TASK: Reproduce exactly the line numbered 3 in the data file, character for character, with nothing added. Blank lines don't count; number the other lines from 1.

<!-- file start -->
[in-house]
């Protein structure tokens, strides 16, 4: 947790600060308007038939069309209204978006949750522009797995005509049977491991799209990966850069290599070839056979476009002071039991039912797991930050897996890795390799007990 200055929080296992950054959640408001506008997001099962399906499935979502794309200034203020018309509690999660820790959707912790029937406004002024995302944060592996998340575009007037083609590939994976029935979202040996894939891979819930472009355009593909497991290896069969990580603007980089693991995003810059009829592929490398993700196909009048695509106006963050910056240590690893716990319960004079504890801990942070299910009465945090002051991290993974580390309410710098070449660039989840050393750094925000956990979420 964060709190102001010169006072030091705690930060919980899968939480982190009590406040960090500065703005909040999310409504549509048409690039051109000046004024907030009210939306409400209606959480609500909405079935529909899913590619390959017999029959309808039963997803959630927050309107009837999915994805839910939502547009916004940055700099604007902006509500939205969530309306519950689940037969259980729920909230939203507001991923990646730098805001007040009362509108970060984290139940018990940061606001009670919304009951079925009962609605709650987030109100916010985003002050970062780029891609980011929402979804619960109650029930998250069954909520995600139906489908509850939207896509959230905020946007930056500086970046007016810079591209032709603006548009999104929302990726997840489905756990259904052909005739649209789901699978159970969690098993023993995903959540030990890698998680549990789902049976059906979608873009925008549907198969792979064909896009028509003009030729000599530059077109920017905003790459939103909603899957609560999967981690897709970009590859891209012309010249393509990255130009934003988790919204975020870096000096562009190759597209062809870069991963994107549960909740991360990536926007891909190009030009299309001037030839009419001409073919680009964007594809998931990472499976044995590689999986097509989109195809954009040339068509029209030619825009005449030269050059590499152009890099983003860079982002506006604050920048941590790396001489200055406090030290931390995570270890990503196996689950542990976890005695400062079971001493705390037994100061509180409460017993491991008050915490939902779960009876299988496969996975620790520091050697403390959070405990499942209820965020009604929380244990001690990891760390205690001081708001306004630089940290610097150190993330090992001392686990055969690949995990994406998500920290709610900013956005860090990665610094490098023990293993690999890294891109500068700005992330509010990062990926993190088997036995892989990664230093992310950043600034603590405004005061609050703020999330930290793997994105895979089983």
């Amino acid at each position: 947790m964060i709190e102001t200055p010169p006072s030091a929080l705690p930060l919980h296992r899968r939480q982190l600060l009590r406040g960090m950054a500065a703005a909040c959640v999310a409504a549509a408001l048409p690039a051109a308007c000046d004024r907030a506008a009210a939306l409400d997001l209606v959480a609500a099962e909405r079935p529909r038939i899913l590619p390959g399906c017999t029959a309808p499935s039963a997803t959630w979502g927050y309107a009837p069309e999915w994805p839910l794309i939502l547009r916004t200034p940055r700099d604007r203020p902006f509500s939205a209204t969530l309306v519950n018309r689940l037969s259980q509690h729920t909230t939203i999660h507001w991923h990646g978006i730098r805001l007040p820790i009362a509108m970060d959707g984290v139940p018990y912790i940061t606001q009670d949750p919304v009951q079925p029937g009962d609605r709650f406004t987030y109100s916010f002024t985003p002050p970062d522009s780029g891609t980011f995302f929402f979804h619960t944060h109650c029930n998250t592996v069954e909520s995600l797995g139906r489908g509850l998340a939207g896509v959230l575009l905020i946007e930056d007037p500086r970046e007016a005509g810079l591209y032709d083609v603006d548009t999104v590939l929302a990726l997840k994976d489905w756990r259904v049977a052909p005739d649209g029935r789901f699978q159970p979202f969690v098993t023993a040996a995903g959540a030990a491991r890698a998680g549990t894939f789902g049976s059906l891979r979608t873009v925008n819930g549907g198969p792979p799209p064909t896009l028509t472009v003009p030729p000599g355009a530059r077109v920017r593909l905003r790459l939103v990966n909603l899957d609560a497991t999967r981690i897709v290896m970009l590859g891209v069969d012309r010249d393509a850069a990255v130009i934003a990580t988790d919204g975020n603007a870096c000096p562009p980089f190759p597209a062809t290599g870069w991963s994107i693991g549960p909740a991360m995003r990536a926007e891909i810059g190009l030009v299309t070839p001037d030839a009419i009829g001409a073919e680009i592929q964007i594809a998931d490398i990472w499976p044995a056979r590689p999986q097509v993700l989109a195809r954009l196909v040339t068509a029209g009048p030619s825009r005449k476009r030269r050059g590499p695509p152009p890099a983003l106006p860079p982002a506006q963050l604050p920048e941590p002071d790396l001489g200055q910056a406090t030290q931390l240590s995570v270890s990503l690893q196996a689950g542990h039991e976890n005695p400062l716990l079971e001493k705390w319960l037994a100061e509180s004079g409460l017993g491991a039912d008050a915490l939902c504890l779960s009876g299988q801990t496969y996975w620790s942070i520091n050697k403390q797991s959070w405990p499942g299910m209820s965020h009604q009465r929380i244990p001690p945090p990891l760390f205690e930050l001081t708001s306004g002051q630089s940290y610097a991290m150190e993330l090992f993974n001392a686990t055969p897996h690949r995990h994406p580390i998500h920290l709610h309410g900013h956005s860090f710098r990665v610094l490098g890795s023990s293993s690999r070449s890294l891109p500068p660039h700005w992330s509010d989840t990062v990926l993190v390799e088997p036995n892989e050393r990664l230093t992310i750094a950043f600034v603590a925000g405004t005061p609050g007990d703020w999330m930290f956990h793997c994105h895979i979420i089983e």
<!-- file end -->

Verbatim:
């Amino acid at each position: 947790m964060i709190e102001t200055p010169p006072s030091a929080l705690p930060l919980h296992r899968r939480q982190l600060l009590r406040g960090m950054a500065a703005a909040c959640v999310a409504a549509a408001l048409p690039a051109a308007c000046d004024r907030a506008a009210a939306l409400d997001l209606v959480a609500a099962e909405r079935p529909r038939i899913l590619p390959g399906c017999t029959a309808p499935s039963a997803t959630w979502g927050y309107a009837p069309e999915w994805p839910l794309i939502l547009r916004t200034p940055r700099d604007r203020p902006f509500s939205a209204t969530l309306v519950n018309r689940l037969s259980q509690h729920t909230t939203i999660h507001w991923h990646g978006i730098r805001l007040p820790i009362a509108m970060d959707g984290v139940p018990y912790i940061t606001q009670d949750p919304v009951q079925p029937g009962d609605r709650f406004t987030y109100s916010f002024t985003p002050p970062d522009s780029g891609t980011f995302f929402f979804h619960t944060h109650c029930n998250t592996v069954e909520s995600l797995g139906r489908g509850l998340a939207g896509v959230l575009l905020i946007e930056d007037p500086r970046e007016a005509g810079l591209y032709d083609v603006d548009t999104v590939l929302a990726l997840k994976d489905w756990r259904v049977a052909p005739d649209g029935r789901f699978q159970p979202f969690v098993t023993a040996a995903g959540a030990a491991r890698a998680g549990t894939f789902g049976s059906l891979r979608t873009v925008n819930g549907g198969p792979p799209p064909t896009l028509t472009v003009p030729p000599g355009a530059r077109v920017r593909l905003r790459l939103v990966n909603l899957d609560a497991t999967r981690i897709v290896m970009l590859g891209v069969d012309r010249d393509a850069a990255v130009i934003a990580t988790d919204g975020n603007a870096c000096p562009p980089f190759p597209a062809t290599g870069w991963s994107i693991g549960p909740a991360m995003r990536a926007e891909i810059g190009l030009v299309t070839p001037d030839a009419i009829g001409a073919e680009i592929q964007i594809a998931d490398i990472w499976p044995a056979r590689p999986q097509v993700l989109a195809r954009l196909v040339t068509a029209g009048p030619s825009r005449k476009r030269r050059g590499p695509p152009p890099a983003l106006p860079p982002a506006q963050l604050p920048e941590p002071d790396l001489g200055q910056a406090t030290q931390l240590s995570v270890s990503l690893q196996a689950g542990h039991e976890n005695p400062l716990l079971e001493k705390w319960l037994a100061e509180s004079g409460l017993g491991a039912d008050a915490l939902c504890l779960s009876g299988q801990t496969y996975w620790s942070i520091n050697k403390q797991s959070w405990p499942g299910m209820s965020h009604q009465r929380i244990p001690p945090p990891l760390f205690e930050l001081t708001s306004g002051q630089s940290y610097a991290m150190e993330l090992f993974n001392a686990t055969p897996h690949r995990h994406p580390i998500h920290l709610h309410g900013h956005s860090f710098r990665v610094l490098g890795s023990s293993s690999r070449s890294l891109p500068p660039h700005w992330s509010d989840t990062v990926l993190v390799e088997p036995n892989e050393r990664l230093t992310i750094a950043f600034v603590a925000g405004t005061p609050g007990d703020w999330m930290f956990h793997c994105h895979i979420i089983e």